A few years ago, a band I used to play in participated in an event in Portland a few years ago called State of the State. It featured a ton of local bands throughout the show, in various genres. But the one thing they all had in common that day, was that each band performed a song with the Maine Youth Rock Orchestra.

MYRO for short, is a youth group of stringed instrumentalists that perform in all kinds of venues in collaboration with other musicians and groups. Their goal is to empower young people through the gift and discipline of music. Their website elaborates:

"Students who participate in MYRO ensembles are able to express their individuality through a classical skill set, while performing concerts with nationally-recognized artists that reinforce their love for alternative genres from classical.

Rehearsing once a week, MYRO brings together a community of individuals that share their love for all genres of music and the passion to perform in concerts, demonstrating what it is like to be a rock star orchestral musician at an early age."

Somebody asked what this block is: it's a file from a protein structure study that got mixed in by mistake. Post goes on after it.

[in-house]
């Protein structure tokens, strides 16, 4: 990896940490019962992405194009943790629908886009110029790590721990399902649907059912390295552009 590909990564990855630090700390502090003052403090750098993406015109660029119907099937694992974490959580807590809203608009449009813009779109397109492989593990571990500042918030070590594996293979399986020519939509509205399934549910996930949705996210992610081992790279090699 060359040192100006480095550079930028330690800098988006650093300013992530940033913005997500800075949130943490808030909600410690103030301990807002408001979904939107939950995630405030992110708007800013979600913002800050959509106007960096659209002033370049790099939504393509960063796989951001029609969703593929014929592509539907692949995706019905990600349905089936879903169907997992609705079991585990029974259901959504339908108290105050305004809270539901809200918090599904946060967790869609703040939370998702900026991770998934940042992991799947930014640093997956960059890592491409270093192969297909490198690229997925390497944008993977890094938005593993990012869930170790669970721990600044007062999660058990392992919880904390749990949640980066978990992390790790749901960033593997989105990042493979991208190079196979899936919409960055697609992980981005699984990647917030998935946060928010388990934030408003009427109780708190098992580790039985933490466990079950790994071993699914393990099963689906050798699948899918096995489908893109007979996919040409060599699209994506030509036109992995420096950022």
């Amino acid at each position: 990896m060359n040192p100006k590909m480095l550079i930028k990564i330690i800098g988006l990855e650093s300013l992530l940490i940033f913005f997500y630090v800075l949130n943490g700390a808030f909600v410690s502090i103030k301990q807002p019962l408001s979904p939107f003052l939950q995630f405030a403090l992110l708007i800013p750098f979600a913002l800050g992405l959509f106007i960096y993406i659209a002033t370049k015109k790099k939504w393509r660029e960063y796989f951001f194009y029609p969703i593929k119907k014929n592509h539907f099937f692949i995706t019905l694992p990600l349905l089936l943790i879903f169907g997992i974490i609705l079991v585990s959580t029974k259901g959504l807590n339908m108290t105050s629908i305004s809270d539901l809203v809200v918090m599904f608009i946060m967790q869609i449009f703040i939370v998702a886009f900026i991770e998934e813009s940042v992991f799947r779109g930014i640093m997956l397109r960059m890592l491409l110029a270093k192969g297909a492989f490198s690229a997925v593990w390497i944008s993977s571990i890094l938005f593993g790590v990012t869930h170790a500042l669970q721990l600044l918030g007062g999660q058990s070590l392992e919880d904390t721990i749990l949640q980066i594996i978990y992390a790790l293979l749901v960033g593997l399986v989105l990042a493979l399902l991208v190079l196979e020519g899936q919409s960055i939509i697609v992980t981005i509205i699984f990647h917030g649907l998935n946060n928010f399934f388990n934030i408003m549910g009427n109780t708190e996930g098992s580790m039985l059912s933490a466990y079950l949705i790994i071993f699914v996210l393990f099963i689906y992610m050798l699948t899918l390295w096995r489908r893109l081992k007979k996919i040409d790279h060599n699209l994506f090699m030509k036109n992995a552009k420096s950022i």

This spring, MYRO will be presenting a workshop at the Bangor Arts Exchange, on May 24th from 6:00p.m. - 8:00p.m. in conjunction with the Bangor Symphony Youth Orchestra.

It will focus on rehearsing and performing rock songs as an orchestra, the use of effects pedals, and a Q&A session with Kevin Oates of MYRO, and Callie Peters, cellist for The Ballroom Thieves. It is free for students aged 10-18 years old, though they must register by May 15th, which can be done at rockorchestras.org/byso.

I checked in with Kevin, Maine Youth Rock Orchestra's Executive Director and Founder, about the decision to do a workshop up here in the Bangor area, and he had this to say:

"Bringing Maine Youth Rock Orchestra to Bangor has been something we've wanted to do for a year or so now. Having the talented students from the Bangor Youth Symphony Orchestra get to explore genres outside of classical music while applying their skill set is something every student should have the opportunity to do. The orchestra community in Bangor is thriving thanks to the work of the BSO and those supporting it. This workshop is a stepping stone to making Maine Youth Rock Orchestra truly a statewide organization. It's just going to rock."

Maybe I'm biased, but events like this are so important because kids are the future of music in all forms. The only reason I still play music at my age is because I was inspired to do so by my incredibly supportive family and friends.

Besides, the future of music is depending on them.

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